Costantino Cipolla & Guido Giarelli. Encyclopedia of Sociolog. 2nd edition, Volume 2, Macmillan Reference USA, 2001.

The term epistemology is used with two separate meanings according to different cultural traditions. In English-speaking countries, epistemology denotes the philosphical theory of knowledge in general: in this sense, it includes themes and problems such as the question of the possibility of valid knowledge, the analysis of the nature of such validity, the foundation of knowledge on reason or on experience and the senses, the analysis of different types of knowledge, and the limits of knowledge. In continental Europe, the above issues are considered part of the field of the more general discipline of gnoseology (gnoséologie in French, gnoseologia in Italian and Spanish) or theory of knowledge (Erkenntnistheorie in German), whereas the aim of epistemological inquiry is restricted to scientific knowledge.

In this second sense, with particular respect to social sciences (and sociology, in particular) the fundamental epistemological question becomes: “Is it possible to acquire any valid knowledge of human social reality? And, if so, by what means?” As these questions show, epistemological issues are inescapably interconnected with methodological problems; however, they cannot be reduced to simple technical procedures and their validity, as a long empiricist tradition among sociologists has tried to do. A full epistemological awareness, from a sociological point of view, should cope with at least four main issues:

  1. Is the nature of the object of social sciences (i.e., social reality) fundamentally different from that of the object of natural sciences (i.e., natural reality)?
  2. Consequently, what is the most appropriate gnoseological procedure with which to study and understand social reality?
  3. Are we sure that the particular knowledge we get by studying a particular social reality can be generalized?
  4. What kind of causality can we postulate between social events, if any?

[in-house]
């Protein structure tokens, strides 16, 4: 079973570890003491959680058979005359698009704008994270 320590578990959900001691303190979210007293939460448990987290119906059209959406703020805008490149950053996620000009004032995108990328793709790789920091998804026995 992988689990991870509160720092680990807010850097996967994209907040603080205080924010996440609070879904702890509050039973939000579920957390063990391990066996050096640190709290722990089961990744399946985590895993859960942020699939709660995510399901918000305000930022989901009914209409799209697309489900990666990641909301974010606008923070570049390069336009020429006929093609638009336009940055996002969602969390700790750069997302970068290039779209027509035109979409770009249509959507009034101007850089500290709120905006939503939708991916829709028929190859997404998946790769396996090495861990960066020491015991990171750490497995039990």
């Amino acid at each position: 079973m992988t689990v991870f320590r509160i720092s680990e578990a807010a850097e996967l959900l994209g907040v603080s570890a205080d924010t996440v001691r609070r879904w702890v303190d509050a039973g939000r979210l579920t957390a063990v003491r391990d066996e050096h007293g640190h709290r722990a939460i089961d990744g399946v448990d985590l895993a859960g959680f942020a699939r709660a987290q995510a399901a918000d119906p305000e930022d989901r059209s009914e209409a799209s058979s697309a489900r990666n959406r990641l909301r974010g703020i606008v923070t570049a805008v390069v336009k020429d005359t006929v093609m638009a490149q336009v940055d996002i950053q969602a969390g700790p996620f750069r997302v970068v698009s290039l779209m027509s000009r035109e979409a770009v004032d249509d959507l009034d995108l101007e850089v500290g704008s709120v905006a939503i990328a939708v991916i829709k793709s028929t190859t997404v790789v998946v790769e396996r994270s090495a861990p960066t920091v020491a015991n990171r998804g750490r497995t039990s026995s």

Historically, the various sociological traditions or schools have answered these four questions differently. We shall trace them by following the three main epistemological debates that took place between three pairs of opposing schools of sociological and epistemological thinking: positivism versus historicism, logical empiricism versus dialectical theory, and realism versus constructivism.

Positivism Versus Historicism

At the beginning of the nineteenth century, the discipline of sociology originated as the positivistic science of human society and aligned itself against metaphysical and philosophical speculation about social life. This, according to Auguste Comte, the founder of sociology, implied the straight application of the scientific method used in physics and the other natural sciences to the analysis of human society. His social physics (Comte 1830-42) is the expression of the new culture of the Industrial Revolution and of its practical ambition of a totally planned social life. Comte’s positivistic doctrine is organic and progressive and holds a naive faith in the possibility of automatically translating scientific knowledge of the laws of society into a new harmonious social order.

The uncritical assumptions of Comte as to the reliability and universal applicability of scientific method were at least partially tempered by John Stuart Mill, who considered illiberal and doctrinaire Comte’s idea that, once sociological laws are established by the same scientific method of natural science, they can no longer be questioned. Mill objected that scientific knowledge never provides absolute certainties, and he organically settled the British empiricist tradition in his A System of Logic, Ratiocinative and Inductive (1834). Starting from the epistemological positions of David Hume, Mill considered knowledge as fundamentally grounded on human experience, and the induction as its proper method. The possibility of inductive generalization is based on the idea of regularity and uniformity of human nature, ordinated by laws; and even social events are correlated in the form of empirical laws, which we can understand using the scientific method, considered as a formal logical structure independent from human subjectivity.

The individualistic and liberal features (based on utilitarian ethics) of British positivism were particularly evident in Herbert Spencer, who opposed to Comte’s organicistic view of society the greater importance of the particular with respect to the organic whole. His central focus on the concept of evolution supplied him with a synthetic perspective with which to study reality as a whole, using the analogy of biological and inorganic evolution to consider social evolution (1876-1896). However, the most complete development of a positivistic epistemology in sociological thought is certainly contained in Emile Durkheim’s work Les régles de la méthode sociologique (1895). What he terms faits sociaux (social facts) can be characterized according to four criteria: two of the criteria are related to the subjects observed, whereas the other two are concerned with the sociologist observing them.